When a woman becomes a mother and a man becomes a father the transition to parenthood can be difficult, more so because of past experiences. Some of these are the identified risk factors for distress, anxiety or depression after the birth of a baby (postnatal depression). Others may be less obvious such as the experiences and remembered sense of a new parent’s childhood and their place in their family. These can resurface with the birth of a baby, particularly if there is ‘unfinished business’ attached to them.
It is not uncommon to hear a new mother need to speak at length about the stories of her earlier life, after the birth of her baby. This focus can surprise her, not anticipating the emergence of what she saw as long forgotten experiences, conversations and relationships. Sometimes the new parent can spend significant amounts of time and energy immersed in her memories and reflecting on her feelings so that she can come to a position of acceptance about old issues or memories now that she is a mother. This may pass quietly and without notice but for some mothers it may interrupt her presence with her baby and reading him as she needs to within the developing attachment relationship.
Postnatal depression can wreak havoc within a new family, for either of the new parents. One in 7 new mothers and one in 20 new fathers will be diagnosed with postnatal depression. So many elements can contribute to its development, there is always a combination that is unique to each person.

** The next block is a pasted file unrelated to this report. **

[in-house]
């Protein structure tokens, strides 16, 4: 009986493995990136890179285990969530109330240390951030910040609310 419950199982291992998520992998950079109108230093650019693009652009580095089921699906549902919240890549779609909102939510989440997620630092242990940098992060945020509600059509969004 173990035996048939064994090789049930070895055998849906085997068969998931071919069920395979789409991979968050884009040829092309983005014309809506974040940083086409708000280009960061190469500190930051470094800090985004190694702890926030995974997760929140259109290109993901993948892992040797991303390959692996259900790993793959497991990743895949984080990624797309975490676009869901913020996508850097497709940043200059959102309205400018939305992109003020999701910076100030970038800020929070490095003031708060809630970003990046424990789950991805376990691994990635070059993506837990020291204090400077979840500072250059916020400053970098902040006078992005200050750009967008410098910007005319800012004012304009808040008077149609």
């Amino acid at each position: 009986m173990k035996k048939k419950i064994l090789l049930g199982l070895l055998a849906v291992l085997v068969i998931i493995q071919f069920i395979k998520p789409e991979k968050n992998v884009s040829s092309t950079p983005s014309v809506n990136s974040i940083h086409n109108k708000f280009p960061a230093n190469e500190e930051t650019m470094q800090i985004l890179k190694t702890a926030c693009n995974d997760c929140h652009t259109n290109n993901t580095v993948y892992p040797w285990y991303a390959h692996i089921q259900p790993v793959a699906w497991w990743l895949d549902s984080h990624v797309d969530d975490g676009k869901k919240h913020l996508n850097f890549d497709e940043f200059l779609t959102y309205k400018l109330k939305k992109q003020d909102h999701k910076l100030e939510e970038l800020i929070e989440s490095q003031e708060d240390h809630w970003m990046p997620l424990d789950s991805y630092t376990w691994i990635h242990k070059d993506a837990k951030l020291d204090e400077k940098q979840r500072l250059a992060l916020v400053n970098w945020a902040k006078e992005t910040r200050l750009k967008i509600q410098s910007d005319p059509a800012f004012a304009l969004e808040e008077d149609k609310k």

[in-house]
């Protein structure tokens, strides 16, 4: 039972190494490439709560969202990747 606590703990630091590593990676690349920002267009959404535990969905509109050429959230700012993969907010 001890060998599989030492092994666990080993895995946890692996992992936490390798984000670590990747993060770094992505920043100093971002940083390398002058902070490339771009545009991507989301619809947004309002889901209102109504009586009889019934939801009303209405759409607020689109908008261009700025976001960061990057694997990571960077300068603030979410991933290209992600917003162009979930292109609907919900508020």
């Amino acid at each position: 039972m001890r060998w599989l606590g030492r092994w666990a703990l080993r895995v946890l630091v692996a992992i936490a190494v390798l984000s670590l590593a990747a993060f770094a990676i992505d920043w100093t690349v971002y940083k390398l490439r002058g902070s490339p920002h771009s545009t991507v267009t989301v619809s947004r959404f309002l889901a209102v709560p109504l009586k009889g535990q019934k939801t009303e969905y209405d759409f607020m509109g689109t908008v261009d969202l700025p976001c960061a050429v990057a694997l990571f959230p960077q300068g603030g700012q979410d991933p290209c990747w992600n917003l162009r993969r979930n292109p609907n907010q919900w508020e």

Babies and their early attachment relationships can be impacted upon by postnatal depression in either parent. While this is not always the case for all parents and their baby, we must always keep the baby in mind and the family supported.
Parent and child become family
These early and vital relationships of new families must be held within wider families and protected by society and community. There is nothing more important for us to do. Anything less may leave new parents vulnerable to major stressors, isolation and depression at a time when they need to be present for their baby and holding up half of this early and complex relationship of attachment.
We need to encourage new parents to talk, talk and talk about their own lives as they prepare for their baby and to know the importance of their baby having a relationship with consistent, ‘good enough’ parents. Because that is all it takes.